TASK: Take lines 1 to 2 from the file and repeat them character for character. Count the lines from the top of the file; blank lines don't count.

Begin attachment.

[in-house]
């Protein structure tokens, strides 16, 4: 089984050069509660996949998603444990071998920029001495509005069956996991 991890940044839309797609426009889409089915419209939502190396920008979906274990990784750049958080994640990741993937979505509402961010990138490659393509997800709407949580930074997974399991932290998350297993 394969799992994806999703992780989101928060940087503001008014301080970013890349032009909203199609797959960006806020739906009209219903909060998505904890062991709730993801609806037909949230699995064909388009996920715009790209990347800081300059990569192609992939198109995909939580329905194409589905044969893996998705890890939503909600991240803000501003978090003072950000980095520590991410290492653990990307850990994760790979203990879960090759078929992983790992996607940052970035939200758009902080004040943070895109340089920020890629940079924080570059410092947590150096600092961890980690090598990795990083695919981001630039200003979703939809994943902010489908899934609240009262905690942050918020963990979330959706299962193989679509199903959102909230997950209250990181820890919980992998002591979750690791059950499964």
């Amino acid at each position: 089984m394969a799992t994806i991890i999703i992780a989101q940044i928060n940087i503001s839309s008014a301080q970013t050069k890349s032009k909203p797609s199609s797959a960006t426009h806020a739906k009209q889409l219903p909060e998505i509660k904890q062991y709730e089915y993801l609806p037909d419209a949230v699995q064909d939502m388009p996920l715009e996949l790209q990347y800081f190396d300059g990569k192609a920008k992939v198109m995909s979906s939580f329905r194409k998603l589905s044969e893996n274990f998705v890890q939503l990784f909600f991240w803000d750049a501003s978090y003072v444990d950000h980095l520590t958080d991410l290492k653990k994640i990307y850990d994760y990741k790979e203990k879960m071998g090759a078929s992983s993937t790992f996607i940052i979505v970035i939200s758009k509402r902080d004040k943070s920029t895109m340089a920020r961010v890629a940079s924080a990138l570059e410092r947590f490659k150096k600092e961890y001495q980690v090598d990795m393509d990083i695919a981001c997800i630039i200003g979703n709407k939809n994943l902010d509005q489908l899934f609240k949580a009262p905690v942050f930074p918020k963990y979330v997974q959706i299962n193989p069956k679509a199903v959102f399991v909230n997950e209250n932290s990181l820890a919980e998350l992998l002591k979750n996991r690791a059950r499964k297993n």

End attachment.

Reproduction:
[in-house]
């Protein structure tokens, strides 16, 4: 089984050069509660996949998603444990071998920029001495509005069956996991 991890940044839309797609426009889409089915419209939502190396920008979906274990990784750049958080994640990741993937979505509402961010990138490659393509997800709407949580930074997974399991932290998350297993 394969799992994806999703992780989101928060940087503001008014301080970013890349032009909203199609797959960006806020739906009209219903909060998505904890062991709730993801609806037909949230699995064909388009996920715009790209990347800081300059990569192609992939198109995909939580329905194409589905044969893996998705890890939503909600991240803000501003978090003072950000980095520590991410290492653990990307850990994760790979203990879960090759078929992983790992996607940052970035939200758009902080004040943070895109340089920020890629940079924080570059410092947590150096600092961890980690090598990795990083695919981001630039200003979703939809994943902010489908899934609240009262905690942050918020963990979330959706299962193989679509199903959102909230997950209250990181820890919980992998002591979750690791059950499964």